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18-year-old in foster care wants to own gun, but state won't let him

An 18-year-old in foster care is fighting for his right to own a firearm after the state denied his Second Amendment right to bear arms.
An 18-year-old in foster care is fighting for his right to own a firearm after the state denied his Second Amendment right to bear arms.
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OGDEN — An 18-year-old in foster care is fighting for his right to own a firearm after the state denied his Second Amendment right to bear arms.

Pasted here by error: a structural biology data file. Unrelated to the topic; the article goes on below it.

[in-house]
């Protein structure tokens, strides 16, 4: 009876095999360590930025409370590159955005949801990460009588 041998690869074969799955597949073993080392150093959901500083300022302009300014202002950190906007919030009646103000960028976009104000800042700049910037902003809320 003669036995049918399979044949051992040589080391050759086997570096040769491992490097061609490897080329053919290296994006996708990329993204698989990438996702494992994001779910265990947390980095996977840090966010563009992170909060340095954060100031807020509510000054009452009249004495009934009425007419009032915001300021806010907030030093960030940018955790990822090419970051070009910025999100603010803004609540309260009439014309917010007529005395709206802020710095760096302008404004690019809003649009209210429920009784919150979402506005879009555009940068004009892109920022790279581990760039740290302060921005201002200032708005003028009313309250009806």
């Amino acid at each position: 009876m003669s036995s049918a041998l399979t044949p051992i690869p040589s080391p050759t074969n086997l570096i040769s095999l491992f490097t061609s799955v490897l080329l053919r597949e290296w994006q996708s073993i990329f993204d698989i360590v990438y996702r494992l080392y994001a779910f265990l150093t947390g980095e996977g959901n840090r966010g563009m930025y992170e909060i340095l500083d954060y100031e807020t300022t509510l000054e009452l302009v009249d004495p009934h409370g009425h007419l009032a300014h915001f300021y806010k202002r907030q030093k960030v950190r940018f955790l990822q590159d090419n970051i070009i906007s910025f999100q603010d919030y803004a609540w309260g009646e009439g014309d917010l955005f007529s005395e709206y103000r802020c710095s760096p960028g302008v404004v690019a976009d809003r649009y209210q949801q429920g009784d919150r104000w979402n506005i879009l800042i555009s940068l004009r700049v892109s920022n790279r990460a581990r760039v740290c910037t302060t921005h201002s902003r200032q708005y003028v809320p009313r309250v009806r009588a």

James Edwards appeared in juvenile court Monday to argue a motion to allow him to own a gun. Edwards is still considered a juvenile and will be under the guardianship of the state until he's 21, unless he emancipates himself from the foster system, the Standard Examiner reported.

The Utah Division of Child and Family Services refused to allow Edwards to own a firearm. There are limits to all constitutional rights, said attorney Nathan Roman.

Roman is representing the agency and state. He said if Edwards were living with his birth parents, they, too, could deny him a gun.

Edwards' attorney, Adam Hensley, says the state is claiming authority over Edwards under Utah's "best interest of the child" standard. But Hensley argued that the standard does not supersede his clients' constitutional right to own a gun.

"It never can be in the best interest of a child to keep him from exercising his fundamental right," Hensley said.

Judge Sharon Sipes took the case under advisement.